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06/08/2022

Walmart expands electric hydrogen, natural gas pilots for its trucking fleet

Marianne Wilson
Editor-in-Chief
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walmart truck
Walmart is piloting new eco-friendly transportation initiatives to achieve zero emissions.

Walmart plans to pilot a variety of eco-friendly trucks as part of its strategy to reach zero emissions across its global operations by 2040.

Walmart, which set its zero-emissions goal in 2020,  operates one of the largest fleets in the U.S., with 12,000 drivers, 10,000 tractors and 80,000 trailers driving 1.1 billion miles every year. The fleet accounted for approximately 24% of its Scope 1 emissions in 2020.

To help achieve its goal, Walmart is expanding its transportation pilots and collaborations with manufacturers of electric, hydrogen and natural gas-powered vehicles.

“Many of these initiatives are first-of-their-kind for Walmart and will be pivotal in moving us towards a zero-emissions future, while being instructive to the entire transportation industry, “stated Fernando Cortes, senior VP, transportation, Walmart, in a post on the company’s website.  “To make a meaningful impact, we’re taking a meaningful approach by evaluating various attributes of three different fuel types: renewable natural gas, hydrogen and electric.”

The retailer noted it is piloting solutions not only for its over-the-road (OTR) trucks, but also for refrigerated trailers (also known as reefers) and yard trucks (which move trailers around in the lots).

Becoming a zero-emissions company won’t be as simple as adopting electric alternatives. For some vehicle classes, the solution might look like a hydrogen-fueled yard truck moving an electric refrigerated trailer, which eventually gets transported by a natural gas-powered truck. Our hope is that by testing and learning, we can find the right recipe to reduce greenhouse gas emissions and create a less impactful transportation fleet, all while still delivering the freshest food and goods to our customers.

Here are some details on Walmart’s new transportation initiatives.

Natural Gas
As it transitions away from diesel and moves towards a lower emissions fleet, Walmart plans to deploy and evaluate vehicles powered by compressed natural gas (CNG).    

Starting early next year Walmart will be the first transportation company to receive Indiana-based Cummins’ new 15-liter natural gas engine, which will be added to few of its trucks.  

The all-new engine is expected to deliver the same power and torque of a 15-liter diesel engine, but with significantly lower emissions, lighter weight and overall lower cost per mile than its diesel counterpart.  To maximize the potential emissions benefits of utilizing the technology, the retailer has secured agreements with Chevron to supply Walmart trucks with CNG linked to renewable natural gas.

Hydrogen
Although use of hydrogen is still in early development, Walmart is among the first to adopt it in its fleet, using it to fuel many of the forklifts across its grocery distribution centers.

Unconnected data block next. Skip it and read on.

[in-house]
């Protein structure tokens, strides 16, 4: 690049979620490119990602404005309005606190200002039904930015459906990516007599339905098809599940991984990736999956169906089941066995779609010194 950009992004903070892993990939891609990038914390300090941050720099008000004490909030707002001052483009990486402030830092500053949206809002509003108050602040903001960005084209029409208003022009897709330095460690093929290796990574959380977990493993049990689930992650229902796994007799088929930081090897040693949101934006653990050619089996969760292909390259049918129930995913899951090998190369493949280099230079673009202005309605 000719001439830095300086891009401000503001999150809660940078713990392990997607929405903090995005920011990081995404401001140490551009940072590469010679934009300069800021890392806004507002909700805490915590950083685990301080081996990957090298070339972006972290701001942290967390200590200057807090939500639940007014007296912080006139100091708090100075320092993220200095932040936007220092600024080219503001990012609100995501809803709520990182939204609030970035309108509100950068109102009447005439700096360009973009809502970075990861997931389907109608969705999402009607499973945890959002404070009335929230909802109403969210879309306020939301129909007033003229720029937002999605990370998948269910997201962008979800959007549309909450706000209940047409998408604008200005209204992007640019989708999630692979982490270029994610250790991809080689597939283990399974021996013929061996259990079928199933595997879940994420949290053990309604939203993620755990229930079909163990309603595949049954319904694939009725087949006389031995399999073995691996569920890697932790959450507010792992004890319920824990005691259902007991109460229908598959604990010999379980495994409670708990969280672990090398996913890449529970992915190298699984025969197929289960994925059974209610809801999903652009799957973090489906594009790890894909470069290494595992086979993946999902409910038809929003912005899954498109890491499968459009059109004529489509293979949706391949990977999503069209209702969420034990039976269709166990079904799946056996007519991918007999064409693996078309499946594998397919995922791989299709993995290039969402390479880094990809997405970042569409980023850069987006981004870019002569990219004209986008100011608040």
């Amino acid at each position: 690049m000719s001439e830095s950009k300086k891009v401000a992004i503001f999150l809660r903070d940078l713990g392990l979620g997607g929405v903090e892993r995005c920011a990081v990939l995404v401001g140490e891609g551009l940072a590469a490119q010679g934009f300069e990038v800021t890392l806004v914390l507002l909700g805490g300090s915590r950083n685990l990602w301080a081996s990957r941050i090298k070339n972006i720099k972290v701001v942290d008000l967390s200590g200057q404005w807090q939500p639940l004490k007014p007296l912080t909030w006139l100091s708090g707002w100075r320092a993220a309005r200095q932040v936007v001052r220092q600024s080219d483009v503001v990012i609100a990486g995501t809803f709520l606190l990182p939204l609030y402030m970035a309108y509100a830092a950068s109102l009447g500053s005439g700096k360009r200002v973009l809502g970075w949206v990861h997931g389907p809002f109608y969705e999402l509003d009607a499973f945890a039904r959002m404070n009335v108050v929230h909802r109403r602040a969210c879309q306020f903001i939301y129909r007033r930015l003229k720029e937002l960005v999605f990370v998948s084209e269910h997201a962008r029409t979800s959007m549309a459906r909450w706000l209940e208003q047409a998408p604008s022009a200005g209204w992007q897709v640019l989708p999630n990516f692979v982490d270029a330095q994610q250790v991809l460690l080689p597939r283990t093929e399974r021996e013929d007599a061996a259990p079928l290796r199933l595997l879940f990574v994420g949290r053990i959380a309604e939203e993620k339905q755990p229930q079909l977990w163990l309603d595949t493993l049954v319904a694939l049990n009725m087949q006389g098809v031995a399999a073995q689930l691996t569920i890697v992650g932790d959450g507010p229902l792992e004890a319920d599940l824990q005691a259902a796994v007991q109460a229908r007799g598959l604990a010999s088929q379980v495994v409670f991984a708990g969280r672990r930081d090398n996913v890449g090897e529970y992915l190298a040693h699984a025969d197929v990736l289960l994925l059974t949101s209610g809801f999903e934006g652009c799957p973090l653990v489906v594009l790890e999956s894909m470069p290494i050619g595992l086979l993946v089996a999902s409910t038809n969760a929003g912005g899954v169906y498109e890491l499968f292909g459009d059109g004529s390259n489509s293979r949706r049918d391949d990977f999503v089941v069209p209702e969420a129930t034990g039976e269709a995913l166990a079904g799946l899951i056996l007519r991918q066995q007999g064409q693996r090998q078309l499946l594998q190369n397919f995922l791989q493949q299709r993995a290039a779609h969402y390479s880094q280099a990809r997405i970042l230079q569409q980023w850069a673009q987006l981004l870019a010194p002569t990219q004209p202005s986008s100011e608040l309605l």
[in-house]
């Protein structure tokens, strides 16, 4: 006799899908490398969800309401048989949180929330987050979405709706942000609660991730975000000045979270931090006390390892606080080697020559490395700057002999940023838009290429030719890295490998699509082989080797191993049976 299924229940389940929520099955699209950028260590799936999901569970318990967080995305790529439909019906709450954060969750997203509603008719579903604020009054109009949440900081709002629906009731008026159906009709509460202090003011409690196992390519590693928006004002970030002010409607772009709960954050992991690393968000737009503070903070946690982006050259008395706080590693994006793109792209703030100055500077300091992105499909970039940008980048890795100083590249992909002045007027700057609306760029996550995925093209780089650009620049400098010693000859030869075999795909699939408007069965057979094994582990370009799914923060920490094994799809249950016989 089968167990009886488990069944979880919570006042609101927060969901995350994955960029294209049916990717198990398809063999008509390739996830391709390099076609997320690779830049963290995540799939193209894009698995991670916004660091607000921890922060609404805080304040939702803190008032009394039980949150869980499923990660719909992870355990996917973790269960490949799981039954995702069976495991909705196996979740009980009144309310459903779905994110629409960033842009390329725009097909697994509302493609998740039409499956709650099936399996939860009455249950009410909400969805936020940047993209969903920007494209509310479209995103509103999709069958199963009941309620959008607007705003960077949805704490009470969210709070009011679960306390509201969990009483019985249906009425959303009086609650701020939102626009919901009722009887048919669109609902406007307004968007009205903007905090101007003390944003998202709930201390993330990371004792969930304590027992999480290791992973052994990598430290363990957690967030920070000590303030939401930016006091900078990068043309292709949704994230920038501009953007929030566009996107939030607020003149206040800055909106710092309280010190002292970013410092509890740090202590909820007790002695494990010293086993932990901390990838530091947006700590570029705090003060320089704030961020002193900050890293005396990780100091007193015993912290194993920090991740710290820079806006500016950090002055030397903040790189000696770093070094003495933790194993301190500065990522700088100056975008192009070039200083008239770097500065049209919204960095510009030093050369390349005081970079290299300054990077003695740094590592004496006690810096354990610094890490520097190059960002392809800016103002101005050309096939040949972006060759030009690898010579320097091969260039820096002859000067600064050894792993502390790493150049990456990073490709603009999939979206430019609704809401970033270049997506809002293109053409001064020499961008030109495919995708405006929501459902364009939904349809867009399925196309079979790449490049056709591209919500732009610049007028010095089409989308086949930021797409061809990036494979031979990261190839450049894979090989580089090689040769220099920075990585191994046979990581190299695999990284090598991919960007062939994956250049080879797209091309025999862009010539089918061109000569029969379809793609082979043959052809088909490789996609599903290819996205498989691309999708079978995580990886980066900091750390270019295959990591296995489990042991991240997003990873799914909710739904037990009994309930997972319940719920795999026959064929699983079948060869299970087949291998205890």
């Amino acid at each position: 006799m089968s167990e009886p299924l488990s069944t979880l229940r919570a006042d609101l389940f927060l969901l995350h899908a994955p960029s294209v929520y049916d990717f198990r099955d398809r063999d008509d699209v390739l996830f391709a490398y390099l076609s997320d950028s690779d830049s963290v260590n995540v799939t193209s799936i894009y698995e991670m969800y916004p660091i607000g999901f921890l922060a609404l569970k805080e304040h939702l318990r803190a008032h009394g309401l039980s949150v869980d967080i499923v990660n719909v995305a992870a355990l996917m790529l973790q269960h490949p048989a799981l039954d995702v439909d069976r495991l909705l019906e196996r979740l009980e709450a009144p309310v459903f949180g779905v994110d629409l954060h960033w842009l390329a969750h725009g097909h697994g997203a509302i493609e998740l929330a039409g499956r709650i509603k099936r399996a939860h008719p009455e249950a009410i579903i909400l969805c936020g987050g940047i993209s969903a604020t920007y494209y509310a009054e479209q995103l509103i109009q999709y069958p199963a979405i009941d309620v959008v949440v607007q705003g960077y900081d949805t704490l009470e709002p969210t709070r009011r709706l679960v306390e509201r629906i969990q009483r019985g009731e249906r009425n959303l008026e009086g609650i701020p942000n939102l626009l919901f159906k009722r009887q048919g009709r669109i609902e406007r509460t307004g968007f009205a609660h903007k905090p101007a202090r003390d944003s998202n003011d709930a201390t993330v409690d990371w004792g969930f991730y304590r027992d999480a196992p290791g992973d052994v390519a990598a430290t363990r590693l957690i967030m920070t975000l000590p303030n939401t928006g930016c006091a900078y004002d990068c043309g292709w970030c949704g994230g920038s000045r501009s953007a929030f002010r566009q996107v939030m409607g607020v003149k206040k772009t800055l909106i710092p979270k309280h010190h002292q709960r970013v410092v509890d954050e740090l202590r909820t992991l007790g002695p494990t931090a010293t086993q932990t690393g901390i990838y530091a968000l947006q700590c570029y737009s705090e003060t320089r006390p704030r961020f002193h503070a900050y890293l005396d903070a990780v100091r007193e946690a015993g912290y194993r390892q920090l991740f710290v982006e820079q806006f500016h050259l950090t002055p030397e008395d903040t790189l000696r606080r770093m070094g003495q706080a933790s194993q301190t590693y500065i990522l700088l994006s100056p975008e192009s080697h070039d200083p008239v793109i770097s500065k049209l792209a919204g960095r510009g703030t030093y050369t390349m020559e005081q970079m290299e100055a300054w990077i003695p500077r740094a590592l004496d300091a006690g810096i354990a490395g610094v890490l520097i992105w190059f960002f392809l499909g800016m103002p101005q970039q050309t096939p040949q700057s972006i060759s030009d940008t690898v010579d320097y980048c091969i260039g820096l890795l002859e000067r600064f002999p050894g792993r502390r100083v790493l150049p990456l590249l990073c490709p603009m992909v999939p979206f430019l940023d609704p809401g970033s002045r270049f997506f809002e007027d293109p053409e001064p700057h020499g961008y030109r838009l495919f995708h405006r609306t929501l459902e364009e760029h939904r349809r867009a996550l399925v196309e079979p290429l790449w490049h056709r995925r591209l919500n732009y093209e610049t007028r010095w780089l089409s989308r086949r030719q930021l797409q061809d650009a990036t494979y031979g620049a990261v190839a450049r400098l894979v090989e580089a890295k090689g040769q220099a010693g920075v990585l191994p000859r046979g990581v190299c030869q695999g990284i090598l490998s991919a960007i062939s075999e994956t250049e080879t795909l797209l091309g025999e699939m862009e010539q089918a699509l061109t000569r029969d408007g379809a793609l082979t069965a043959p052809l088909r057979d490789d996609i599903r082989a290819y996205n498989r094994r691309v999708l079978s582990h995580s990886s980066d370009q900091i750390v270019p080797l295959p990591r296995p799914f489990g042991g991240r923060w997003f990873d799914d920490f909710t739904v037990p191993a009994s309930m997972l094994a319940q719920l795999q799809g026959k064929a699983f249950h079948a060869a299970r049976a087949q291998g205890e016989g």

In a few months, Walmart will be the first U.S. company to test Texas-based Capacity’s first second-generation hydrogen fuel cell yard truck. The truck boasts an operating time of up to 10 hours on a single refuel, faster refuel time and less dependence on the electric charging grid.

Electric
Walmart has been running zero-emissions electric yard trucks in its distribution centers during the last year and have found they provide approximately a 50% emissions reduction compared to diesel trucks. The company said it willcontinue working to pair the trucks with renewable energy said wind, solar, or hydro powers in order to achieve a true 100% emission reduction.

The chain also sees an opportunity to power its refrigerated trailers with electric energy. It recently worked with Thermo King to haul Walmart’s first-ever refrigerated trailer operated on battery electricity in the U.S. The trailer is designed to run on 100% electricity until the batteries are fully depleted.  If the electricity is depleted mid-haul, the refrigeration unit cuts over to diesel.  During the two-month trial, Walmart ran 18 routes hauling groceries between its distribution center in Shafter, Calif., and stores in the surrounding areas.

“We’re pleased to share that throughout the entirety of the pilot, the trailer ran on electricity 83% of the time,” the company said.

Later this summer, Walmart will run a battery-electric day cab proof-of-concept with Freightliner’s eCascadia and Nikola’s Tre BEV out of a distribution center in Fontana, Calif.  The electric day cabs will pick up loads from suppliers and deliver them to a consolidation center in the area.

“Short-range deliveries such as these are a great use case for electric trucks, and we’re excited to be among the first to test them in our operations,” Walmart noted.

“Becoming a zero-emissions company won’t be as simple as adopting electric alternatives,” said Cortes. “For some vehicle classes, the solution might look like a hydrogen-fueled yard truck moving an electric refrigerated trailer, which eventually gets transported by a natural gas-powered truck. Our hope is that by testing and learning, we can find the right recipe to reduce greenhouse gas emissions and create a less impactful transportation fleet, all while still delivering the freshest food and goods to our customers.”